Kahn’s descriptions create urgency and ambiance. Clay’s bar smelled like “tobacco smoke, chorizos grilled in the kitchen by Milagra, his ancient Mexican cook; the sweet perfumed women at the bar, warm beer, burning kerosene and oiled boot-leather.” This poetry only falters during Clay and Allie’s love scenes, which are weighed down by clunkers such as “their mouths met like hungry animals.” The romantic subplot feels hollow in a book full of tragedy, but all the con artistry and the tensions of wartime more than make up for it.
History aficionados will appreciate how well Kahn weaves facts into fiction. Thespian John Wilkes Booth, Clay’s relative “by marriage—or at least by adultery,” is well integrated into the plot, as are various pivotal events. Kahn never romanticizes the war, painting sympathetic portraits of deserters while taking jabs at profiteers. Readers looking for a strong sense of time and place, most particularly Texas history lovers, will find this hits the spot.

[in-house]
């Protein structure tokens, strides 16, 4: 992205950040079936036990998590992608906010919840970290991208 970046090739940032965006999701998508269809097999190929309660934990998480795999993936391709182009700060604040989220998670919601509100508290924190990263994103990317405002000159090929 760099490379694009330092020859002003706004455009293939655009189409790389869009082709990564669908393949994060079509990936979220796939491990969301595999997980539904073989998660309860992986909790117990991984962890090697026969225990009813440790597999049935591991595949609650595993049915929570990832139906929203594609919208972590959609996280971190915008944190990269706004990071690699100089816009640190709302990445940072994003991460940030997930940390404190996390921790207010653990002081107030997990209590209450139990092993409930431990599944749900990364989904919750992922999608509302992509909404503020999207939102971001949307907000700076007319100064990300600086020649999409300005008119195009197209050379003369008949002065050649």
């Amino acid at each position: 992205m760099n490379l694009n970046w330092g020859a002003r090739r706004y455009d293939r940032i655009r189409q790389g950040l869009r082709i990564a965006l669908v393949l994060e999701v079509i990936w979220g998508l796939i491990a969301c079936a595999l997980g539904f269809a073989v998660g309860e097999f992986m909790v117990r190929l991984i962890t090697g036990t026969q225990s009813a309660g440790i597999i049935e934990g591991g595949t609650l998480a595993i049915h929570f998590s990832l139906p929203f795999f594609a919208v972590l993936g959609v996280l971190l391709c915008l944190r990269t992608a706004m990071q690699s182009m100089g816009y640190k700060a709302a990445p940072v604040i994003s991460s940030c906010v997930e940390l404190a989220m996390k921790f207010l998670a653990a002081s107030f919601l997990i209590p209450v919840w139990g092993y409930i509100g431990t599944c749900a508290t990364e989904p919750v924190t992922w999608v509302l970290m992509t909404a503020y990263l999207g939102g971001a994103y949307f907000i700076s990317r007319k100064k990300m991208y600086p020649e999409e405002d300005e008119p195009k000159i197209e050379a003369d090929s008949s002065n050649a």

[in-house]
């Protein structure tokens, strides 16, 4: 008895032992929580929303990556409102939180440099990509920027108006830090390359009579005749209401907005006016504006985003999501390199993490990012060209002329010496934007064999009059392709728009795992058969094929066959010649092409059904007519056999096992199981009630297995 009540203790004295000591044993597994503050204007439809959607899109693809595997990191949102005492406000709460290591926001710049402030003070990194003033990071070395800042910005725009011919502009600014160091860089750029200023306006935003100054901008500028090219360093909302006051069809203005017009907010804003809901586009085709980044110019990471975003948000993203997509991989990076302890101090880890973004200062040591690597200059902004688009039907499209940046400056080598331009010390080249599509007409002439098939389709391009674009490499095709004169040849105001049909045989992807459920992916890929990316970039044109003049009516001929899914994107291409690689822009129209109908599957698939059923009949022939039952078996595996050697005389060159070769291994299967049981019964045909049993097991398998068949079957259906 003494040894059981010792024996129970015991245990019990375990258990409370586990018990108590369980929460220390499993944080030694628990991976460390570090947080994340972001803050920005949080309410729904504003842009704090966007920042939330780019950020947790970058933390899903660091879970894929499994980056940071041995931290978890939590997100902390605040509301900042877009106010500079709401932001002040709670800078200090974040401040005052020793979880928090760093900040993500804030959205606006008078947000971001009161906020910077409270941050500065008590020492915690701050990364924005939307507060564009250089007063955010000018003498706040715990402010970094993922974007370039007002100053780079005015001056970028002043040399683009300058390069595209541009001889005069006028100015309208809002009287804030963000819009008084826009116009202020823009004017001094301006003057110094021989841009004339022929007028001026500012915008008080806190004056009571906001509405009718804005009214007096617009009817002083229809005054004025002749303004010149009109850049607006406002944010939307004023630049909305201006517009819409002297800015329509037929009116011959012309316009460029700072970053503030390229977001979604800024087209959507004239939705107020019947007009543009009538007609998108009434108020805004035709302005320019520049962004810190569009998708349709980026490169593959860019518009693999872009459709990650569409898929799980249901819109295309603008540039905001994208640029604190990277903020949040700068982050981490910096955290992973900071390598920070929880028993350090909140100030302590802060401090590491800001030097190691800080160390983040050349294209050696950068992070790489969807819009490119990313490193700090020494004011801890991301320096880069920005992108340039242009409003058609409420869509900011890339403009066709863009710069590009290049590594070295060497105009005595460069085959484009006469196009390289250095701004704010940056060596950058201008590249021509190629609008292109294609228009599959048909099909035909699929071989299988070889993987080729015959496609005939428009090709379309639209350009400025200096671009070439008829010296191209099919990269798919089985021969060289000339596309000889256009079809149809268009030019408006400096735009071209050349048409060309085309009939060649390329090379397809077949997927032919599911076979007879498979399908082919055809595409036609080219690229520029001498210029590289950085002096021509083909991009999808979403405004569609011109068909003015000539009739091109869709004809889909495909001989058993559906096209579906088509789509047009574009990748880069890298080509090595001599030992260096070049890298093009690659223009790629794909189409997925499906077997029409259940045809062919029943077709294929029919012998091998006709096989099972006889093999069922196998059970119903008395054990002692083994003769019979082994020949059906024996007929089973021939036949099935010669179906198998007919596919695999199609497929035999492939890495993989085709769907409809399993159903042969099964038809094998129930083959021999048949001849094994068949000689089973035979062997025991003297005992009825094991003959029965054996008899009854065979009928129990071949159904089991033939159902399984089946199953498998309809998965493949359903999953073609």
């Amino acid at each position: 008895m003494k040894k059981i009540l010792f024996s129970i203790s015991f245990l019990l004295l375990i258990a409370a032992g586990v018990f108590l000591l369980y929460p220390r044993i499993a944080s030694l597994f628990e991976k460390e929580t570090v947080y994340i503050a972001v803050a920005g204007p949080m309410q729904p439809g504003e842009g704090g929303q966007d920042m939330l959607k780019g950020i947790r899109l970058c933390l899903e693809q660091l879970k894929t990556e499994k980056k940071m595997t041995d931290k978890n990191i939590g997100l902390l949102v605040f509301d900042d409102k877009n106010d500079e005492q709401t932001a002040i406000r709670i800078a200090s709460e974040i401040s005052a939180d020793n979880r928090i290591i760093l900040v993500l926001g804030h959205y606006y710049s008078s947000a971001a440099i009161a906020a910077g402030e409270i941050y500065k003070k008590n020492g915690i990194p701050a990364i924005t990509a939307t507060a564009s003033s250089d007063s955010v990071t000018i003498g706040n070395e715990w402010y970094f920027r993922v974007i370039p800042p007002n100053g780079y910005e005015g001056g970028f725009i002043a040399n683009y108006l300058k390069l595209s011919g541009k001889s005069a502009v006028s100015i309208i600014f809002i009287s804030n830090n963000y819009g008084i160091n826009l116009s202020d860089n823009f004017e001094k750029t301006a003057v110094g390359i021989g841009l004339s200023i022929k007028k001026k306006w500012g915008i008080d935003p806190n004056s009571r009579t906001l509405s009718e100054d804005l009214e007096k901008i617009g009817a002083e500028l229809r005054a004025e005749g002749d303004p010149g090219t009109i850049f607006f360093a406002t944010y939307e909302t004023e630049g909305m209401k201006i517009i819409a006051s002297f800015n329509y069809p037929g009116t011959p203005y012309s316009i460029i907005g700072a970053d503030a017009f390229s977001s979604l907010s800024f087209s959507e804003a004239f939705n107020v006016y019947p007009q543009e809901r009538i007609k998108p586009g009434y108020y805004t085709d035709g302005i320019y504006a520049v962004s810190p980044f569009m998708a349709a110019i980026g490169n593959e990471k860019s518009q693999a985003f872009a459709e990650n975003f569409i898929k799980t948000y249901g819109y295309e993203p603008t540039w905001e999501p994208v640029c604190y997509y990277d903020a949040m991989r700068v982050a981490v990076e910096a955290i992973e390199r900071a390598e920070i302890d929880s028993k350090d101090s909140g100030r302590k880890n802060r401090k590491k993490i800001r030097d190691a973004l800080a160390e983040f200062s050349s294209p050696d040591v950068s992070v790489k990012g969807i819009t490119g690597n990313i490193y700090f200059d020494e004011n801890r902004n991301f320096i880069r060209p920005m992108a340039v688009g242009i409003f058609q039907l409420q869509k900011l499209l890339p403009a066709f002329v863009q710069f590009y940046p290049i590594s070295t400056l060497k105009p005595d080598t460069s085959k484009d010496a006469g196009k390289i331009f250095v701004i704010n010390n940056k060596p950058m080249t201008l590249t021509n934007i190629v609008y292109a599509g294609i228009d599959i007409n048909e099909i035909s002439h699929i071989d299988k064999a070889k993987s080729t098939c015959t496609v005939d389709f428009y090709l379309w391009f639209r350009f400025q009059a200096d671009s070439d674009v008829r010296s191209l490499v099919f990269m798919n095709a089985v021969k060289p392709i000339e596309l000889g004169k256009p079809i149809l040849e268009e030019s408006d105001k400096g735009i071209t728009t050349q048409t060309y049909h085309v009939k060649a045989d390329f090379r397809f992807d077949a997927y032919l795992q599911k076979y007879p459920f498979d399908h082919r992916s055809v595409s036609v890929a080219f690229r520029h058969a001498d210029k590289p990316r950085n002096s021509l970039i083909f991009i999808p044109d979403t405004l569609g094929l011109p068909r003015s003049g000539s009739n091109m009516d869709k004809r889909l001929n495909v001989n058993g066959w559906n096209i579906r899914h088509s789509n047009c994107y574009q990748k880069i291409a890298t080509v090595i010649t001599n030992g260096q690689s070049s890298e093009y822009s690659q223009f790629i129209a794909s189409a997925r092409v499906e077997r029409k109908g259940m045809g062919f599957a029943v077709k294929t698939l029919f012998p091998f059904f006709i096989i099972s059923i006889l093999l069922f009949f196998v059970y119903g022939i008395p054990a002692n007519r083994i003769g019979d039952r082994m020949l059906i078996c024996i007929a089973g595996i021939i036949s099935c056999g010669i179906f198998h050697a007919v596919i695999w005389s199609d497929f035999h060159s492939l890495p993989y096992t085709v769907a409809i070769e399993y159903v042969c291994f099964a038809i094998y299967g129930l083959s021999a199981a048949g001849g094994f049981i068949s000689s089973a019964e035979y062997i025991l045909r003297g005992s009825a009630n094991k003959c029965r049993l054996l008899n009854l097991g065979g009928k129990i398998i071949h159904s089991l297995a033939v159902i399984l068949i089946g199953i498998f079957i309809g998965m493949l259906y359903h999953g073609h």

Takeaway: Texas history aficionados will love this dramatic tale of love, double-crosses, and sorrow toward the end of the Civil War.
Great for fans of Tina Juarez’s South Wind Come, Edwin Shrake’s Blessed McGill.
Design and typography: A
Marketing copy: C+